As we mark half a century of Earth Day, we are faced with two crises: the coronavirus pandemic; and the gradually growing disaster for our climate. We must solve both challenges. The world was not prepared for the novel coronavirus. But we still have time to prepare for the climate crisis in every part of the world.
It is now more than a month that the corona virus has Europe in its grip. While every day we work flat out to address the crisis in all its aspects, it is good to step back and reflect on what living with COVID19 means, for our daily lives, for Europe, for the wider world and how it will affect our society.
The coronavirus has not only Europe but the entire global community in its grip and is the world’s common enemy. An enemy we can only defeat with a global approach and cross-border coordination. And while we have to mobilise all our resources to fight the virus at home, now is also the time to look beyond our borders, most specifically at our sister continent Africa and the Southern Neighbourhood, as well as at the Western Balkans, the Middle East, and parts of Asia, Latin America and the Caribbean. Because solidarity cannot be an empty word and also because for as long as the virus will not be eradicated everywhere, it will remain a threat to all of us.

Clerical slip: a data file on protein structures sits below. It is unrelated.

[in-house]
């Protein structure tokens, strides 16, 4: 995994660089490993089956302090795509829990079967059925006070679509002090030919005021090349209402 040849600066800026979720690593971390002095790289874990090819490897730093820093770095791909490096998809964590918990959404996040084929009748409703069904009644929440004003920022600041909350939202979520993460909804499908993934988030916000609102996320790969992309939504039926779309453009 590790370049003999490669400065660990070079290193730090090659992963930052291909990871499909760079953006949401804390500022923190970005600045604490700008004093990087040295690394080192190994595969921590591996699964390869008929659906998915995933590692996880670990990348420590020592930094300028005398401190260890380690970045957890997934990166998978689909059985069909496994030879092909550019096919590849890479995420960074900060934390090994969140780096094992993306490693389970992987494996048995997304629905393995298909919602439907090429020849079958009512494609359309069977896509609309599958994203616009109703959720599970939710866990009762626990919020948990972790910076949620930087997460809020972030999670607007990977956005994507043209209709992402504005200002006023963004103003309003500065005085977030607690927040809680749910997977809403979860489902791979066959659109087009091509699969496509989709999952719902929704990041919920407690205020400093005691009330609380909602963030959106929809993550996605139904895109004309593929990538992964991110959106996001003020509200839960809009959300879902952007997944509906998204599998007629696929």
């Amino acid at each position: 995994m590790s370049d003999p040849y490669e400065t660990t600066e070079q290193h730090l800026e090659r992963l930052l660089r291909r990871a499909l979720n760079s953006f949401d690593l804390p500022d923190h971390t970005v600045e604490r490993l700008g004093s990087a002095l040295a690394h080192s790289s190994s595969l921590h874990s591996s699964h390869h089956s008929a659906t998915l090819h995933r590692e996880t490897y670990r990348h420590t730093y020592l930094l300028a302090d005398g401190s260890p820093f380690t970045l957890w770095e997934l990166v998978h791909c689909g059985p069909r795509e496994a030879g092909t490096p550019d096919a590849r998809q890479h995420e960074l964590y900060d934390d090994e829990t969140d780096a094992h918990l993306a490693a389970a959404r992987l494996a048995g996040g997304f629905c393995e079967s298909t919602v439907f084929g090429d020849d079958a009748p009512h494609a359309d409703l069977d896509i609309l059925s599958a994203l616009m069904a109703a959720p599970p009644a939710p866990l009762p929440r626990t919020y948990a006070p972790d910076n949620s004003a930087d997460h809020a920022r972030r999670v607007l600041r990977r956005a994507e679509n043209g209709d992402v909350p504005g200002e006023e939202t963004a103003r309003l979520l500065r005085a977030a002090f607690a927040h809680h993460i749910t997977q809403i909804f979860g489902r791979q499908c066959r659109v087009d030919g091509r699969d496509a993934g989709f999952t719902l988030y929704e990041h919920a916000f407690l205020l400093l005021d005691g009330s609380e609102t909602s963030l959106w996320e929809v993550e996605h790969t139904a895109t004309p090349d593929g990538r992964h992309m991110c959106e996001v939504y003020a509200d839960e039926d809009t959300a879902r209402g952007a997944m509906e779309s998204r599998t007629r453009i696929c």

In a rapidly changing world, shifting geopolitical landscapes, climate change, environmental degradation and the digital transition, pose unquestionable challenges to human rights and democracy. However, new technologies also offer the potential to trigger positive transformation towards more democratic and inclusive societies.